The above photo shows Parisian policemen standing guard outside of the city’s International Monetary Fund (IMF) office following a letter bomb explosion that injured one employee. This incident has prompted French authorities to sound the terror alarm, and across the country in Grasse, an unrelated high school shooting left eight people injured. Police have already arrested one person in connection with the second incident, which does not appear to be terror related (although the details are no less horrifying). Yet the first incident has sparked a manhunt by anti-terrorism investigators.
Reuters reveals how a device, probably a home-made one, exploded “like a big fire cracker” as soon as a secretary opened a letter addressed to the IMF’s European representative, Jeffrey Franks, who has led the office for two years. No group or person has yet claimed responsibility for the attack, although Conspiracy of Fire Cells — a militant Greek group — has stepped up to claim a similar Wednesday attack (a parcel bomb) that was sent to German Finance Minister Wolfgang Schaeuble. That package was intercepted en route from Athens.
Hours away at the Grasse high school, three people were directly struck by gunfire and another five people were injured in a resulting stampede as students and faculty fled the premises. Al Jazeera reports that authorities have arrested an “unstable young man fascinated by firearms,” and the suspect remains in custody. The 17-year-old student toted a notable arsenal (a rifle, some handguns, and two grenades), and investigators believe he “had consulted American-style mass killing videos.”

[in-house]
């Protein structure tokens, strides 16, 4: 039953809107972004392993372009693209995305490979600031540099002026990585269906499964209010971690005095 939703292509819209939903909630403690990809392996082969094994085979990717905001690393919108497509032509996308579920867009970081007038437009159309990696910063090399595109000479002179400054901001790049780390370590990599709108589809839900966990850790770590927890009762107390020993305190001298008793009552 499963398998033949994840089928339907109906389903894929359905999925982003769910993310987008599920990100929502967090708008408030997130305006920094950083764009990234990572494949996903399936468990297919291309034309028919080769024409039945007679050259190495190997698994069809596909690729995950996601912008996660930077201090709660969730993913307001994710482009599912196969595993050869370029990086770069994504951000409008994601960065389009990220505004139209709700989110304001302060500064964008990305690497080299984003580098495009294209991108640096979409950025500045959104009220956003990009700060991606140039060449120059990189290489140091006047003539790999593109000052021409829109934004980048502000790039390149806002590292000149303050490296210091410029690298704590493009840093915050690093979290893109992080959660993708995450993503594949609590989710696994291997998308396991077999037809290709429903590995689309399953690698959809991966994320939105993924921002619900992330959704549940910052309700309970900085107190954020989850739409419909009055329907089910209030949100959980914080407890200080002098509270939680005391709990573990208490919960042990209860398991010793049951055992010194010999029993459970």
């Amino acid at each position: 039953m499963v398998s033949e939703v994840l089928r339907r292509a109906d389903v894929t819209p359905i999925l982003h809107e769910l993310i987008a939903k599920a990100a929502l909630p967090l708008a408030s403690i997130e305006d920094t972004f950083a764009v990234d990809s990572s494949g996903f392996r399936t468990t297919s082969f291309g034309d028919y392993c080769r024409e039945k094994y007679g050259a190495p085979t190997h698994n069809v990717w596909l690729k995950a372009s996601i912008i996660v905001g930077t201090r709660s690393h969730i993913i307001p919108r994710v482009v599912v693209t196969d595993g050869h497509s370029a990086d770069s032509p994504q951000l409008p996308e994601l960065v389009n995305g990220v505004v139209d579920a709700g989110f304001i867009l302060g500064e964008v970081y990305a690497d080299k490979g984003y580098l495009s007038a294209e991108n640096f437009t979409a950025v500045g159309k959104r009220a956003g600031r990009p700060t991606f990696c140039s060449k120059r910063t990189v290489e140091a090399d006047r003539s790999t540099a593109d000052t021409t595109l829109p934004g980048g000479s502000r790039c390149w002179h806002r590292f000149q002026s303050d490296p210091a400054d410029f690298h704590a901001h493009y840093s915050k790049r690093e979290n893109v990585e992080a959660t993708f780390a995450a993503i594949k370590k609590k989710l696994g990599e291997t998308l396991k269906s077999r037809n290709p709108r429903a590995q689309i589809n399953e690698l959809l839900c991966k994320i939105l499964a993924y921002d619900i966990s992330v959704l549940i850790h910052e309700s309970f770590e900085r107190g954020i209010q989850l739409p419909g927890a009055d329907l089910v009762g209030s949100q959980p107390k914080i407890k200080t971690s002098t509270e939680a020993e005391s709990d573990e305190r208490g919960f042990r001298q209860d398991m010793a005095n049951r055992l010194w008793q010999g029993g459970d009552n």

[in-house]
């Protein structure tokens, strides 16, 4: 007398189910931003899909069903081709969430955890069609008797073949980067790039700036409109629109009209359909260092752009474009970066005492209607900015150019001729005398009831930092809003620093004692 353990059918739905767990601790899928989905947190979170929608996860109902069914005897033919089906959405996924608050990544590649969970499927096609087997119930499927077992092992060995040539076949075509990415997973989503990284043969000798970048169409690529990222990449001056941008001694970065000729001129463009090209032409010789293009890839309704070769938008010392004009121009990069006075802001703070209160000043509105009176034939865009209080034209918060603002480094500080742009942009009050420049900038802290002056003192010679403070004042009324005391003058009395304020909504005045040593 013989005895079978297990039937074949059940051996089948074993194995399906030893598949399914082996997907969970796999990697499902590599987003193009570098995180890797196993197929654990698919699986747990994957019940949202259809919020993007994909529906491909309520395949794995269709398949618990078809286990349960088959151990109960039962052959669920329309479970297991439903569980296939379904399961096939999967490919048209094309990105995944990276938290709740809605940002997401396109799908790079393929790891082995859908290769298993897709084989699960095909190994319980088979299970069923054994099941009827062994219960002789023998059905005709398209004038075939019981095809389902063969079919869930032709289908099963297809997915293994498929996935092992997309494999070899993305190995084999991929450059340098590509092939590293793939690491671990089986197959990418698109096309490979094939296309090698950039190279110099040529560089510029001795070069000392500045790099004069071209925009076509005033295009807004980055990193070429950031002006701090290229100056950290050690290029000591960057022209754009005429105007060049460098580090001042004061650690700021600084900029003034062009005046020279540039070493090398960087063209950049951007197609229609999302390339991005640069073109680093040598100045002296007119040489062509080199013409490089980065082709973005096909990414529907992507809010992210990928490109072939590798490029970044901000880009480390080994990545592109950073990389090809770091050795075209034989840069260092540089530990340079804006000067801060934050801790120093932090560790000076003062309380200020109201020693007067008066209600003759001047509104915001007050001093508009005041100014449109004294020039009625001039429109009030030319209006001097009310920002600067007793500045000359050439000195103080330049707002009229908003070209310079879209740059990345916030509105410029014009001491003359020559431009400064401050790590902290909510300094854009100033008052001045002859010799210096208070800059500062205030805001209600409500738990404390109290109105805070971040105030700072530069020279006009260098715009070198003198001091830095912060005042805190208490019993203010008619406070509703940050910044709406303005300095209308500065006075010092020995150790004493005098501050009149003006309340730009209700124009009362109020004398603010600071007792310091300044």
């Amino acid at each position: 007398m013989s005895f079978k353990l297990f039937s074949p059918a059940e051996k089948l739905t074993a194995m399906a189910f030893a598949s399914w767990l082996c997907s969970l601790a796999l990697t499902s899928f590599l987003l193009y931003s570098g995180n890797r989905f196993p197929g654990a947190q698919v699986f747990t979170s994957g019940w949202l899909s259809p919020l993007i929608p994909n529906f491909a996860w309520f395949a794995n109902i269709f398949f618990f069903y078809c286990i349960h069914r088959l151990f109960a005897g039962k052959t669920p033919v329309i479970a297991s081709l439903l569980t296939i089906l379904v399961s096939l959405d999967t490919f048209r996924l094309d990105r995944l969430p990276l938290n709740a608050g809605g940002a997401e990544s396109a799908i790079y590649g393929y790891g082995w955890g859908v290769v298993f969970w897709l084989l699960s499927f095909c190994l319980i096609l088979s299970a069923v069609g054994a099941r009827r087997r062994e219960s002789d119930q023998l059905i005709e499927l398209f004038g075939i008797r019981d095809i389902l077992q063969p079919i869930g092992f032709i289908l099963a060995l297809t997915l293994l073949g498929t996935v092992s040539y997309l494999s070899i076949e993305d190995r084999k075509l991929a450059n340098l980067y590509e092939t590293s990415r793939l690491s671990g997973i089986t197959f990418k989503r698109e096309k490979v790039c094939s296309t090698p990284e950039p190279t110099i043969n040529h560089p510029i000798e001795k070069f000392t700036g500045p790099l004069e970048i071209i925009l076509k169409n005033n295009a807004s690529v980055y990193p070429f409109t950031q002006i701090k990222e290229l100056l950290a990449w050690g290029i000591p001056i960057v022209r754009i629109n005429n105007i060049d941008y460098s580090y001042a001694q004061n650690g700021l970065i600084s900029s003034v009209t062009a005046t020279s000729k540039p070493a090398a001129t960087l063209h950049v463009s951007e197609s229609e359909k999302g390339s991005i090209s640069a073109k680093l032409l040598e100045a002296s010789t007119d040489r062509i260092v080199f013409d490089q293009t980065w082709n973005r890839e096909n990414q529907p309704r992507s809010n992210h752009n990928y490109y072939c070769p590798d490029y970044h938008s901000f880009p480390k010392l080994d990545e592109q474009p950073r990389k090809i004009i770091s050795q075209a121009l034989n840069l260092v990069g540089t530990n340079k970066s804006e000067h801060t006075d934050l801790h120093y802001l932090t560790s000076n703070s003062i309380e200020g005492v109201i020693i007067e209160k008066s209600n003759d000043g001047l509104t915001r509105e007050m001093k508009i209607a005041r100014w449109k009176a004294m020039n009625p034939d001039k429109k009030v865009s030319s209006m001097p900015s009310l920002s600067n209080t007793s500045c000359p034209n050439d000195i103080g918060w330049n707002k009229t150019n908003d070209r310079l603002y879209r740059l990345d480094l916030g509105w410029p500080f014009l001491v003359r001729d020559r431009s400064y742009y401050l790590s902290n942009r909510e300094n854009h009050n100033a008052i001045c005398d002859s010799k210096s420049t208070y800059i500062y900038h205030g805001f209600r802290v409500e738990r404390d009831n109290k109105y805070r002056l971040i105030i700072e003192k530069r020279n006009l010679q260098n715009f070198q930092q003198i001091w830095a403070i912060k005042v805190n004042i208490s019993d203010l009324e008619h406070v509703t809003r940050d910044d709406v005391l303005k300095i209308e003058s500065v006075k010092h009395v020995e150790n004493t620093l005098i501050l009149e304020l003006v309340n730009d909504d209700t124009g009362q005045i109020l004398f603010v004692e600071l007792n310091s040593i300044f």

French Education Minister Najat Vallaud-Belkacem has praised the school’s headmaster as “heroic” for rushing towards the student when he began firing, sustaining a gunshot wound in the process. None of the injuries — either at the IMF or in Grasse — are life threatening in nature.
Paris remains in a state of heightened awareness to such attacks after a February machete attack at the Lourve museum, which raised fears again following the November 2015 coordinated terror attacks that killed over 130 people and injured hundreds more.